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The Policy Contract

Correction for Mistake in Age: An understatement of the age obviously calls for an adjustment of the amount payable under the policy to the amount of insurance which the premium actually paid would have purchased at the rate of premium at the true age. Most policies have a provision for this mode of adjustment and some policies provide for adjustment for misstatement of age, i. e., for increasing the amount payable if the age is over stated, as well as diminishing it if the age is under-stated.

Incontestable Provisions : On June 27, 1879, the Equit able Life Assurance Society of New York made all its policies, old and new, incontestable for any cause, except non-payment of premiums, after they were kept in force three years. The term has since been reduced, first, to two years, and, afterward, to one year. President Hyde said concerning it : "The Equitable is in business to pay losses. It was not organized to engage in litigation with widows and fatherless children, or to make money by receiving interest on what may be due them, or by dis counting policies that should be paid immediately and in full." The policies of nearly all companies are now incon testable after a limited period. Such policies had, before their introduction here, been occasionally issued in Great Britain, an extra premium being charged.

The experiment has also been made of issuing all poli cies "incontestable" from date of issue; but this has been abandoned after a thorough test.

Whether policies containing such a provision are really incontestable in case of fraud is not settled. Public policy is involved and the courts disagree, some holding that a company may thus waive its right to defend, even in event of fraud, and others that it is inconsistent with pub lic policy to permit fraud to be successfully practiced. Seldom, however, has any company actually contested the payment of a claim when this provision was in force.

Assignments : Policies are usually assignable unless payable to minor children or, generally, to children, which may create an interest in favor of children yet unborn. Unless payable to the insured's estate, or the right to change the beneficiary has been reserved, the beneficiaries must join in the assignment to make it valid and binding upon them. The policy usually provides that assignments must be in duplicate, that both copies must be sent to the company, one to be returned with the company's endorse ment and one to be retained by the company; and also, that the company will not be liable for the validity of any assignment. In practice, the company, before paying

over the proceeds of an assigned policy, requires the sig natures of all persons who appear to have or may have any interest. When these are not forthcoming, it awaits an action, pays the money into the court and leaves the parties to fight it out.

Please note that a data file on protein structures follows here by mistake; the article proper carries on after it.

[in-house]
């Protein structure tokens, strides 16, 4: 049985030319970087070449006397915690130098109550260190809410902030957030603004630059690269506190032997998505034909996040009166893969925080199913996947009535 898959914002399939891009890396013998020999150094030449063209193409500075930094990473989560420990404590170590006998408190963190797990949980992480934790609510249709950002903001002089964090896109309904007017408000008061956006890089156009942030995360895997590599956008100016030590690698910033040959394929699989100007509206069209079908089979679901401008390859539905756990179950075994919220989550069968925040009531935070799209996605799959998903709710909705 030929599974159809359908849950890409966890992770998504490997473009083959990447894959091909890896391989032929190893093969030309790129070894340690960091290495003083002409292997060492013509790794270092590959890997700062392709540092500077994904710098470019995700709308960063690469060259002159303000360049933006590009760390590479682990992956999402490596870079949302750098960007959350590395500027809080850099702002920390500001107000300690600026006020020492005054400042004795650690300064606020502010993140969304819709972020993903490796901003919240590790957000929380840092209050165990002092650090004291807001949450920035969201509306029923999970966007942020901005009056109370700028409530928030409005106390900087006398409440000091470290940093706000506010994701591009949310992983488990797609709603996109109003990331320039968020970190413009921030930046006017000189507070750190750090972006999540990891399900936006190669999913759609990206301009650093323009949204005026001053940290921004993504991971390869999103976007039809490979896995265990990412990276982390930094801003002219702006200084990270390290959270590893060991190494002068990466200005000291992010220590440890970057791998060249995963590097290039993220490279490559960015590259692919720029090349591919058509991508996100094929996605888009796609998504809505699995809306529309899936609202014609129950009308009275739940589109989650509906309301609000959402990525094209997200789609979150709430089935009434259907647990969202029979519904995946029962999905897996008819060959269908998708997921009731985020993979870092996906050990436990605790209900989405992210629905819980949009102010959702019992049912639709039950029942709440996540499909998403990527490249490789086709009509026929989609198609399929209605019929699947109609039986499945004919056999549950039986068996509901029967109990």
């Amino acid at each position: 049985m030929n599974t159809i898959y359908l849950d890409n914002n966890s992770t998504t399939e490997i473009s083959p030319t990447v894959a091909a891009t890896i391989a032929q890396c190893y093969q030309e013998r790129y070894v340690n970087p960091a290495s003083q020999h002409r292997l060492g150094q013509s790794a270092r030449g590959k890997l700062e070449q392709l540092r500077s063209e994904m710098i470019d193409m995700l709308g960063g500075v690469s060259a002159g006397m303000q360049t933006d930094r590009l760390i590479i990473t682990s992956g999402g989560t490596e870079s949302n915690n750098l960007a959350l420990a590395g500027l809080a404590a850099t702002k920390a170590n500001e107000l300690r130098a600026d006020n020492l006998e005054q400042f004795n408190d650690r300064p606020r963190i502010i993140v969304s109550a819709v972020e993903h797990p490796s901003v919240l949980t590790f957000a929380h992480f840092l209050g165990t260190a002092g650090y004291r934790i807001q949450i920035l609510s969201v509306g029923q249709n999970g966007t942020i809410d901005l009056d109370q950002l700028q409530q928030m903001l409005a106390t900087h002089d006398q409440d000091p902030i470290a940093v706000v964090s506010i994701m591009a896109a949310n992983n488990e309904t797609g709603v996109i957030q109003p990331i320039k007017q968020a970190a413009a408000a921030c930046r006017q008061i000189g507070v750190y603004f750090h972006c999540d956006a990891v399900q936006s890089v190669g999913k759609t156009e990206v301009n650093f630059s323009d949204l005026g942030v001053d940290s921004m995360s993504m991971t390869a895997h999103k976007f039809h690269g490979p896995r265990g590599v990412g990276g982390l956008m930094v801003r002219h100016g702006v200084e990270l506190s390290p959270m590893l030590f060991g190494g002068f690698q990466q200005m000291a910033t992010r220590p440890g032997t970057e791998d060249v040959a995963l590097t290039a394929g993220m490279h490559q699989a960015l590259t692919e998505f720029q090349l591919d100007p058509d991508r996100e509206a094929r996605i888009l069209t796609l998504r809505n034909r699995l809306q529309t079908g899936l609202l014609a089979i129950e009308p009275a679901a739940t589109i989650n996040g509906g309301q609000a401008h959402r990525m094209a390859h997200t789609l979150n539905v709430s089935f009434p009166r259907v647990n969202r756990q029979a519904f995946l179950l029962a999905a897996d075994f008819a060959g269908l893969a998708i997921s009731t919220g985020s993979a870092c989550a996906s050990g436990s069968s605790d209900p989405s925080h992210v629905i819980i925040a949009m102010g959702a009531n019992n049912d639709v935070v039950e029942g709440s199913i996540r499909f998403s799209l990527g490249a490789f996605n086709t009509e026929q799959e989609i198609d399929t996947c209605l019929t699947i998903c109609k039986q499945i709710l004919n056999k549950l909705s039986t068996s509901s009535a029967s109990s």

Instalment Benefits and Commutation : Some policies promise to pay in instalments, either during a fixed term or for a fixed term and as much longer as the beneficiary may survive. In event of the death of the beneficiary during the lifetime of the insured an arrangement may usually be made for commuting these instalments into an equivalent lump sum payable at maturity; or, in event of the death of the beneficiary after the insured but during the fixed term, then a commutation of the instalments re maining unpaid into a lump sum, payable at once. The privilege is also granted in many policies which are writ ten for a lump sum, of converting the same into payable in instalments equivalent in value to the sum insured. This privilege may usually in such case be availed of by the insured during his lifetime, or by the beneficiary upon making claim. In most policies, likewise, a similar privi lege is given of converting the lump sum into payable by continuous instalments for a fixed period, and as much longer as the beneficiary may survive.

Dividends of Surplus : The usual language of a partici pating policy on the subject of surplus merely stipulates that the holder shall participate in the surplus by receiv ing the dividends apportioned to him by the company. Some companies require each applicant to bind himself and all who may have any interest in the policy to abide by the company's apportionment. This is sometimes in the policy, sometimes in the application.

Application of Surplus : Where dividends are payable annually they are usually available in cash. Until 1907, when the Armstrong laws went into effect in New York, they were usually payable only in case the next year's premium was paid; or, in other words, if taken in cash, they were only available as reductions of the next year's premium, and if applied, only in case the next year's pre mium was paid. Now in all companies doing business in New York, dividends are payable without regard to whether the next year's premiums are paid or not.

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